April 6, 1999 (Tuesday) at 8:00 p.m.
Recital Hall, Performing Arts Center
University at Albany, Uptown Campus
4:00 p.m. Afternoon Seminar in Humanities 290
Hayden Carruth has published 30 books, chiefly of poetry but also including a novel, four books of criticism and two anthologies. His most recent book is Reluctantly: Autobiographical Essays (1998). His Collected Shorter Poems, 1946-1991 received the National Book Critics' Circle Award, and his collection, Scrambled Eggs and Whiskey (1996), received the 1996 National Book Award for poetry. Carruth has been editor of Poetry, poetry editor of Harper's and, for 25 years, an advisory editor at The Hudson Review. He has received fellowships from the Bollingen Foundation, the Guggenheim Foundation (two), the National Endowment for the Arts (four),and the New York Arts Foundation. He has been presented with the Lenore Marshal Award, the Vermont Governor's Medal, the Sarah Josepha Hale Award, the Brandeis University Award, the Carl Sandburg Award, the Whiting Award, the Ruth Lily Prize, the National Book Critics' Circle award for poetry, the Lannan Award for Poetry, the National Book Award for Poetry, and many others. In 1988 he was appointed a Senior Fellow by the National Endowment for the Arts.
Hayden Carruth was born in 1921 and for many years lived in northern Vermont. He lives now in upstate New York, retired from teaching in the Graduate Creative Writing Program at Syracuse University.
"A number of times I've been asked to write a proper autobiography," Hayden Carruth writes, "a tight narrative with the usual dovetails, diagrams, and genealogical apparatus. No, I've said. How can I write like that about myself when so much of myself has been constructed by others?" So begins Reluctantly, a collection of stunning autobiographical fragments and essays from one of this century's great poets. Reluctantly, which Booklist called "powerful autobiography, chronicles Carruth's lifetime of wrestling with demons and muses; time spent hospitalized for severe chronic depression; his nearly successful suicide attempt; and his passionate love of jazz and blues.
Hayden Carruth was most recently in the news when he declined an invitation from Bill and Hillary Clinton to attend a gathering of American poets at the White House. Carruth's brief RSVP to the President and First Lady, which aired on National Public Radio, stated:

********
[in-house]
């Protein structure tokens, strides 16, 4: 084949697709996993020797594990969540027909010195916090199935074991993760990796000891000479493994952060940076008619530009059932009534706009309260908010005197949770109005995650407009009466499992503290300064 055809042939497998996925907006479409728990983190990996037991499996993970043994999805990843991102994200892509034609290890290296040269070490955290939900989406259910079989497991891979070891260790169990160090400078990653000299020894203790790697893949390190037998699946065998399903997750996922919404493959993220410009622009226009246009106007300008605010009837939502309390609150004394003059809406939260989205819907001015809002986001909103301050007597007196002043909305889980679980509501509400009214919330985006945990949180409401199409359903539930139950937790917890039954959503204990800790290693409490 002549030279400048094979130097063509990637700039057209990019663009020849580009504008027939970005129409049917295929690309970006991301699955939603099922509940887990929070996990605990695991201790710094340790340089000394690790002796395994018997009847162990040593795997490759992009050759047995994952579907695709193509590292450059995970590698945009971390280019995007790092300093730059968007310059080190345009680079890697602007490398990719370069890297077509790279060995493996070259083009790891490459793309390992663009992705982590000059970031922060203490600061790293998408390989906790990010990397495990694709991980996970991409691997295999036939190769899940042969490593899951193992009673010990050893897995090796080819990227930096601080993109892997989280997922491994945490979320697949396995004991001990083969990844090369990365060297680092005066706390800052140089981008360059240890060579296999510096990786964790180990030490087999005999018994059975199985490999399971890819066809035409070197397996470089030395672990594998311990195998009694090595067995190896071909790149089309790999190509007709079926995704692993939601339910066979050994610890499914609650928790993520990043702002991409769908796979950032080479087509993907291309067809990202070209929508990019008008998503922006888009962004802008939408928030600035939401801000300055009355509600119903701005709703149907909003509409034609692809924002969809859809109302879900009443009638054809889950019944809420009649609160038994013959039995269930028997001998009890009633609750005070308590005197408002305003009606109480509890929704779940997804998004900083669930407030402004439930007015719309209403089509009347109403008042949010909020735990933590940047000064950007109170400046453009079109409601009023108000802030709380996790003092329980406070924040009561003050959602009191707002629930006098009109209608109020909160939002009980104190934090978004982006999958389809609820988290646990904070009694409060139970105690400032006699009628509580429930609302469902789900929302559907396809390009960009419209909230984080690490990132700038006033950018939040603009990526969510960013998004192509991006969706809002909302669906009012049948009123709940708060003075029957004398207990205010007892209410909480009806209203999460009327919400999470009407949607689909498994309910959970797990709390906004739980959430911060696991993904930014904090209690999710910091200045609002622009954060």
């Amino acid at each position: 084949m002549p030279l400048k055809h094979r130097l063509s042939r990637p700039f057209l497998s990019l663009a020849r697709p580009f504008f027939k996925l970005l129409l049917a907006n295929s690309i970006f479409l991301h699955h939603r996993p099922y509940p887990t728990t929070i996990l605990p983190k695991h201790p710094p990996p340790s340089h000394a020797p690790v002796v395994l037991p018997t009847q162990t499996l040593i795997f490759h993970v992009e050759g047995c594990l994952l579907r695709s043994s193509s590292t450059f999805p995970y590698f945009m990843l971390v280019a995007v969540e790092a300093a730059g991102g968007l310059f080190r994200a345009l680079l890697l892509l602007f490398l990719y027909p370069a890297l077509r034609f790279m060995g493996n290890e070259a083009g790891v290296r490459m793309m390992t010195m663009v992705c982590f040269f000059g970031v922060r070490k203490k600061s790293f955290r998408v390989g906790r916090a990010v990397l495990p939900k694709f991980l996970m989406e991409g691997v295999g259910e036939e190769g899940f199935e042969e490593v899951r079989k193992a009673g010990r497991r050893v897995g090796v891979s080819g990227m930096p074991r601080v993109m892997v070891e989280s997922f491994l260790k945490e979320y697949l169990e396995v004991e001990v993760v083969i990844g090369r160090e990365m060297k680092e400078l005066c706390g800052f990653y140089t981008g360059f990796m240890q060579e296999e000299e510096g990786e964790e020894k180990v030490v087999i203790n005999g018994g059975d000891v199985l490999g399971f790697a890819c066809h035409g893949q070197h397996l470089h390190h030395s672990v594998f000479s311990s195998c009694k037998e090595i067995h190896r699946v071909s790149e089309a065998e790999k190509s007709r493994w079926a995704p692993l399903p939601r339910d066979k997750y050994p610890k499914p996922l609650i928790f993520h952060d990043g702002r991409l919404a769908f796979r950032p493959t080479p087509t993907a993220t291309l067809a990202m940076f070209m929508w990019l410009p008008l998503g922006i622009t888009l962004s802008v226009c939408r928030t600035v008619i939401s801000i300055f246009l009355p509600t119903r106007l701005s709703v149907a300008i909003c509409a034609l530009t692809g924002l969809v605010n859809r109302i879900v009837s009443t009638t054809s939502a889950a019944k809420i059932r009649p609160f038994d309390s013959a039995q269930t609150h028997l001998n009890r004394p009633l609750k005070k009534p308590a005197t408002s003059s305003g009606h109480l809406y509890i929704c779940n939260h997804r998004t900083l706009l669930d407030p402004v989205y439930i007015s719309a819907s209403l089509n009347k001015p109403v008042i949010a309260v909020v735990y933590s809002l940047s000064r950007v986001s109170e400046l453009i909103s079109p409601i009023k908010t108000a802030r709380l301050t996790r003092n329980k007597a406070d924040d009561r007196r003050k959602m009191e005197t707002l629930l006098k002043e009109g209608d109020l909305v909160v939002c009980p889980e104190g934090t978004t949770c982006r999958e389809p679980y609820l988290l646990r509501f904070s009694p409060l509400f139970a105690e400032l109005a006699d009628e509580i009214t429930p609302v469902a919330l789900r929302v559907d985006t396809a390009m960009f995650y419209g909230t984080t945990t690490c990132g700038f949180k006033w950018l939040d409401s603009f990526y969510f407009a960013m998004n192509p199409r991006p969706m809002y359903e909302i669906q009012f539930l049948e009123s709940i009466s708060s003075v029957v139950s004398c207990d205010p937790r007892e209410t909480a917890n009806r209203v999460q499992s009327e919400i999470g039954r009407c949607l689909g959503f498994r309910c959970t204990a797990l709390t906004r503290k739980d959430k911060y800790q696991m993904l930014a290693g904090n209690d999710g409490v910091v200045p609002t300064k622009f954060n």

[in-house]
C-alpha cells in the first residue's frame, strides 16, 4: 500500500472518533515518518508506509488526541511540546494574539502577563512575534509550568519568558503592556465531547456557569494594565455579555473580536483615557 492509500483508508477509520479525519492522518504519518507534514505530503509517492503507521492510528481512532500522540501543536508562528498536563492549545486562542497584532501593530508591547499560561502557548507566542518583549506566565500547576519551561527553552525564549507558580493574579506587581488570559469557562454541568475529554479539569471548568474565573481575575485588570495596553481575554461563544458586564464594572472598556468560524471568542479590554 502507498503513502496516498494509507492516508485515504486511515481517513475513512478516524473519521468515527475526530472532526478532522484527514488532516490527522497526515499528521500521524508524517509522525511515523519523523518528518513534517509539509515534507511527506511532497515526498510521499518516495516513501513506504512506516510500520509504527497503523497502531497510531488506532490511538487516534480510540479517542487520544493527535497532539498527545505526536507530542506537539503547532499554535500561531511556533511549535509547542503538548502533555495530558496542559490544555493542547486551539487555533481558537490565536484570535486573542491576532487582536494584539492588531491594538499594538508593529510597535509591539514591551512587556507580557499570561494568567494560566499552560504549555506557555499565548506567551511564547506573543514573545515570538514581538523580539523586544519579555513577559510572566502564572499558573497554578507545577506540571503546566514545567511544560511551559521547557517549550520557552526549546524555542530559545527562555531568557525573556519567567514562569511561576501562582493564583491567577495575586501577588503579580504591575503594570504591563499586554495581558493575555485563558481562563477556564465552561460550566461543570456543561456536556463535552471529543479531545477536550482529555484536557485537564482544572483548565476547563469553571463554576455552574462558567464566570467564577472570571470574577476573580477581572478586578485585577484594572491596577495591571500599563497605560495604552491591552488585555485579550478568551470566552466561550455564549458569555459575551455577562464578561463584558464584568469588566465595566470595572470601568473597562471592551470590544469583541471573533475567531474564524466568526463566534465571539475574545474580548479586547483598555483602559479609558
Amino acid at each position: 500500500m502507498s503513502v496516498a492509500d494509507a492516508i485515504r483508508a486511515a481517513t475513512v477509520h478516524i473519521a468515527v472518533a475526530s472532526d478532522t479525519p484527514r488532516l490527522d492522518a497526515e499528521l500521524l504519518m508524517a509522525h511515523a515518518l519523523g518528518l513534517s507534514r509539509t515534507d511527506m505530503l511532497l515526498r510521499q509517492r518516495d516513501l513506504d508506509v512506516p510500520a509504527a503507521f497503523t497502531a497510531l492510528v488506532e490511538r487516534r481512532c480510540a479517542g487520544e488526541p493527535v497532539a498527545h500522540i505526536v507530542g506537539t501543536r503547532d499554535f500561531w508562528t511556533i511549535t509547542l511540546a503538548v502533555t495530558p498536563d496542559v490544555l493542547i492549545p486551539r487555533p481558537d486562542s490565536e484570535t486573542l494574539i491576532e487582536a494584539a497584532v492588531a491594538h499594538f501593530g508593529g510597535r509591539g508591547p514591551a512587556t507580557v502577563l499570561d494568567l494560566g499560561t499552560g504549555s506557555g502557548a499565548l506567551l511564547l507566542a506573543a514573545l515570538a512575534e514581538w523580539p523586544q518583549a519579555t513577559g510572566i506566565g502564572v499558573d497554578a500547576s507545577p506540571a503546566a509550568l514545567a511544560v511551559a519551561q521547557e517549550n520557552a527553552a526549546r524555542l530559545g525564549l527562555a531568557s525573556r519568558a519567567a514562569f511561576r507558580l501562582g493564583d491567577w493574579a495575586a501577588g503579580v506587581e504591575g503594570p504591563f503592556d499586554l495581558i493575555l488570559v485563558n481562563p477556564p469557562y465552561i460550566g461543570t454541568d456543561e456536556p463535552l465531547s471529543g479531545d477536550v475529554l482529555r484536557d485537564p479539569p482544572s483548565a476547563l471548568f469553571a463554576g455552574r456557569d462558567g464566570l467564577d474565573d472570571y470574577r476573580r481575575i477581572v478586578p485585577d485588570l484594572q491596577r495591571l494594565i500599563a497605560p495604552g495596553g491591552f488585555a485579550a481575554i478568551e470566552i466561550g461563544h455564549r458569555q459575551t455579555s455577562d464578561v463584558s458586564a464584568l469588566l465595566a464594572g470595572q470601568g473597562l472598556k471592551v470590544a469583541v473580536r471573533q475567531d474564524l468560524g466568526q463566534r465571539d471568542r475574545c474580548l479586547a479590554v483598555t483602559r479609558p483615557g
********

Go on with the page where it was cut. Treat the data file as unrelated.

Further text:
"This is to acknowledge your invitation to attend a 'Millennium Evening' at the White House in celebration of American poetry on the evening of April 22 (1998). Thank you for thinking of me. However, it would seem the greatest hypocrisy for an honest American poet to be present on such an occasion at the seat of the power which has not only neglected but abused the interests of poets and their readers continually, to say nothing of many other administratively dispensable segments of the population. Consequently, I must decline."
"Contemporary American poetry doesn't get any richer than this." - Ray Olson, Booklist on Scrambled Eggs and Whiskey
"Something Hayden Carruth does as well as any living writer is to treat the reader as a friend, and to provide, through his poetry, hours of good company." - New York Times Book Review
Canadian Barry Callaghan, has done work in journalism, television, and filmmaking in addition to his own writing. He began his career as a part-time reporter for Canadian Broadcasting Corp (CBC) television news and gave weekly book reviews on the CBC radio program Audio. During the late 60s he was literary editor of the Toronto Telegram, for which he wrote essays and books reviews that were noted for their insight and controversial candour. Callaghan was host and documentary producer for the public affairs show Weekend. In this capacity he made over 20 short films on political troublespots and taped interviews with international figures such as Golda Meir and King Hussein. As a journalist Callaghan has received seven National Magazine awards.
In 1972 Callaghan founded the international literary quarterly Exile which has featured contributions from Joyce Carol Oates, Margaret Atwood, Jerzy Kosinski, Thomas Kinsella, and Ted Hughes. He is also the founder of the publishing house Exile Editions. His own writing includes the internationally acclaimed Hogg Poems and Drawings (1978), the novel Walkie-Talkie (1980), essays on poetics, The Road to Compostela (1981) a second volume of poems, The Seven Last Words (1981), The Black Queen Stories (1982) and A Kiss Is Still a Kiss (1995).
Callaghan has received numerous awards for his work including the Canadian Periodical Publishers Award for Fiction (1985); Fiction Award, CBC Seventh Annual Literary Competition 1985; Philips Computer Systems Literary Award (1986); and the Ontario Arts Council "Works in Progress" Prize 1987.
His newest book, Barrelhouse Kings (1998), is a fictional memoir about his father, writer Morley Callaghan, a friend in Parisian exile of F. Scott Fitzgerald and Ernest Hemingway. The Toronto Star said, "Barrelhouse Kings is in the front rank of Canadian fiction. . .his best ever." He resides in Toronto.
"His ear for the spoken language is acute; his eye for the telling gesture, precise. The Black Queen is a must for all who are interested in the finest of contemporary North American writing." - Joyce Carol Oates
". . .an absolutely splendid book." - Hayden Carruth, A Kiss is Still a Kiss
"Hogg, splendid poem. . .a song, pious yet profane, an attempt to celebrate, through an incantation that resonates with the contemporary and the biblical, the force and fragility of our condition of Life." - Marie-Claire Blais
"These are very special stories about a contemporary loneliness, a deep aloneness while in each other's arm, eased by laughter, sometimes sardonic, sometimes dark. These stories are remarkable." - John Montague, on The Black Queen Stories